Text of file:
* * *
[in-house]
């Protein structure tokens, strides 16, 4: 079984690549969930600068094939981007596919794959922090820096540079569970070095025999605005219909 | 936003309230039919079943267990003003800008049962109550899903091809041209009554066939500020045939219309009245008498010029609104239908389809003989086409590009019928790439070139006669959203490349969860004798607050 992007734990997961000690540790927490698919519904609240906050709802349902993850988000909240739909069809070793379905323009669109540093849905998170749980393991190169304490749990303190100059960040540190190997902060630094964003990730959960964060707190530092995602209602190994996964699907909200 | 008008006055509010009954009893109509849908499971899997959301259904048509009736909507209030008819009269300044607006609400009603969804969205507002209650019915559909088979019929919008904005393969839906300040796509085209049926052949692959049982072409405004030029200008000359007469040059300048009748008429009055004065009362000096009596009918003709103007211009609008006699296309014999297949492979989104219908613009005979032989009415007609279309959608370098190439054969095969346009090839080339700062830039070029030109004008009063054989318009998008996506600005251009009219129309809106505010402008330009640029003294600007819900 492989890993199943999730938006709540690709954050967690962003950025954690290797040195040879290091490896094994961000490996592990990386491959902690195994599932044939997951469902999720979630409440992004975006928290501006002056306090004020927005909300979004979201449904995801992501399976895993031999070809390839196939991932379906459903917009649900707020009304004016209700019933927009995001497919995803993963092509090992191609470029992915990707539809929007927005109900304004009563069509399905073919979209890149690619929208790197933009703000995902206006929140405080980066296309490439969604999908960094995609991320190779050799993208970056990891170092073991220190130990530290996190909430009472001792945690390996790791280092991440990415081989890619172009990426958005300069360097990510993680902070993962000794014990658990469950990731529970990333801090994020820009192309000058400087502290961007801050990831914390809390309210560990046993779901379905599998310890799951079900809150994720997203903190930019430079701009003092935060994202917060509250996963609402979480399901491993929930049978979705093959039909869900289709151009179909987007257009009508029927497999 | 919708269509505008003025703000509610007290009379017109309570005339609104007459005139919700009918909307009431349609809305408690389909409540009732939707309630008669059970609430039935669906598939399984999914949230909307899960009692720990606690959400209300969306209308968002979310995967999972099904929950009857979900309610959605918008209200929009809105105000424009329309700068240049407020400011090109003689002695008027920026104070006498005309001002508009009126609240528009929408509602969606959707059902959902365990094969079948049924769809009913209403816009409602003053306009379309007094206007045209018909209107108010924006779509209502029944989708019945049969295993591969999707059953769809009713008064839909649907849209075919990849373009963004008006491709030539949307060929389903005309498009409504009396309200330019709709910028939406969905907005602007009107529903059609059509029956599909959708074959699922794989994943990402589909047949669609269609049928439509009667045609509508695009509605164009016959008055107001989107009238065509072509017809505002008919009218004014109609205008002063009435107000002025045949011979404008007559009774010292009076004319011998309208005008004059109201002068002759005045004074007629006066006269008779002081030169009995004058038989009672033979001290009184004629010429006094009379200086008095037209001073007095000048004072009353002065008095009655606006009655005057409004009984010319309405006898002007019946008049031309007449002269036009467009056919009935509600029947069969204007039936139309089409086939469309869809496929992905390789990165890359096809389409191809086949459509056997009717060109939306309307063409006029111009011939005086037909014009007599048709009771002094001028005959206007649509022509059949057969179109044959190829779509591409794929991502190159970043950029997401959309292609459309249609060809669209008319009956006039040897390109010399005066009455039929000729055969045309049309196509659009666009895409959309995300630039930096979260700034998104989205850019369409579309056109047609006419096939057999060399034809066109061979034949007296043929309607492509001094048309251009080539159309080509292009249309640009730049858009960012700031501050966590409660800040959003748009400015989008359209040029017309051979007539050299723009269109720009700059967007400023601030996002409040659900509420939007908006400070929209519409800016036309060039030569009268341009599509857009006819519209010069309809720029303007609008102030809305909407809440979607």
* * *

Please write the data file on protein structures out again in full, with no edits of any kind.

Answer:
[in-house]
């Protein structure tokens, strides 16, 4: 079984690549969930600068094939981007596919794959922090820096540079569970070095025999605005219909 | 936003309230039919079943267990003003800008049962109550899903091809041209009554066939500020045939219309009245008498010029609104239908389809003989086409590009019928790439070139006669959203490349969860004798607050 992007734990997961000690540790927490698919519904609240906050709802349902993850988000909240739909069809070793379905323009669109540093849905998170749980393991190169304490749990303190100059960040540190190997902060630094964003990730959960964060707190530092995602209602190994996964699907909200 | 008008006055509010009954009893109509849908499971899997959301259904048509009736909507209030008819009269300044607006609400009603969804969205507002209650019915559909088979019929919008904005393969839906300040796509085209049926052949692959049982072409405004030029200008000359007469040059300048009748008429009055004065009362000096009596009918003709103007211009609008006699296309014999297949492979989104219908613009005979032989009415007609279309959608370098190439054969095969346009090839080339700062830039070029030109004008009063054989318009998008996506600005251009009219129309809106505010402008330009640029003294600007819900 492989890993199943999730938006709540690709954050967690962003950025954690290797040195040879290091490896094994961000490996592990990386491959902690195994599932044939997951469902999720979630409440992004975006928290501006002056306090004020927005909300979004979201449904995801992501399976895993031999070809390839196939991932379906459903917009649900707020009304004016209700019933927009995001497919995803993963092509090992191609470029992915990707539809929007927005109900304004009563069509399905073919979209890149690619929208790197933009703000995902206006929140405080980066296309490439969604999908960094995609991320190779050799993208970056990891170092073991220190130990530290996190909430009472001792945690390996790791280092991440990415081989890619172009990426958005300069360097990510993680902070993962000794014990658990469950990731529970990333801090994020820009192309000058400087502290961007801050990831914390809390309210560990046993779901379905599998310890799951079900809150994720997203903190930019430079701009003092935060994202917060509250996963609402979480399901491993929930049978979705093959039909869900289709151009179909987007257009009508029927497999 | 919708269509505008003025703000509610007290009379017109309570005339609104007459005139919700009918909307009431349609809305408690389909409540009732939707309630008669059970609430039935669906598939399984999914949230909307899960009692720990606690959400209300969306209308968002979310995967999972099904929950009857979900309610959605918008209200929009809105105000424009329309700068240049407020400011090109003689002695008027920026104070006498005309001002508009009126609240528009929408509602969606959707059902959902365990094969079948049924769809009913209403816009409602003053306009379309007094206007045209018909209107108010924006779509209502029944989708019945049969295993591969999707059953769809009713008064839909649907849209075919990849373009963004008006491709030539949307060929389903005309498009409504009396309200330019709709910028939406969905907005602007009107529903059609059509029956599909959708074959699922794989994943990402589909047949669609269609049928439509009667045609509508695009509605164009016959008055107001989107009238065509072509017809505002008919009218004014109609205008002063009435107000002025045949011979404008007559009774010292009076004319011998309208005008004059109201002068002759005045004074007629006066006269008779002081030169009995004058038989009672033979001290009184004629010429006094009379200086008095037209001073007095000048004072009353002065008095009655606006009655005057409004009984010319309405006898002007019946008049031309007449002269036009467009056919009935509600029947069969204007039936139309089409086939469309869809496929992905390789990165890359096809389409191809086949459509056997009717060109939306309307063409006029111009011939005086037909014009007599048709009771002094001028005959206007649509022509059949057969179109044959190829779509591409794929991502190159970043950029997401959309292609459309249609060809669209008319009956006039040897390109010399005066009455039929000729055969045309049309196509659009666009895409959309995300630039930096979260700034998104989205850019369409579309056109047609006419096939057999060399034809066109061979034949007296043929309607492509001094048309251009080539159309080509292009249309640009730049858009960012700031501050966590409660800040959003748009400015989008359209040029017309051979007539050299723009269109720009700059967007400023601030996002409040659900509420939007908006400070929209519409800016036309060039030569009268341009599509857009006819519209010069309809720029303007609008102030809305909407809440979607």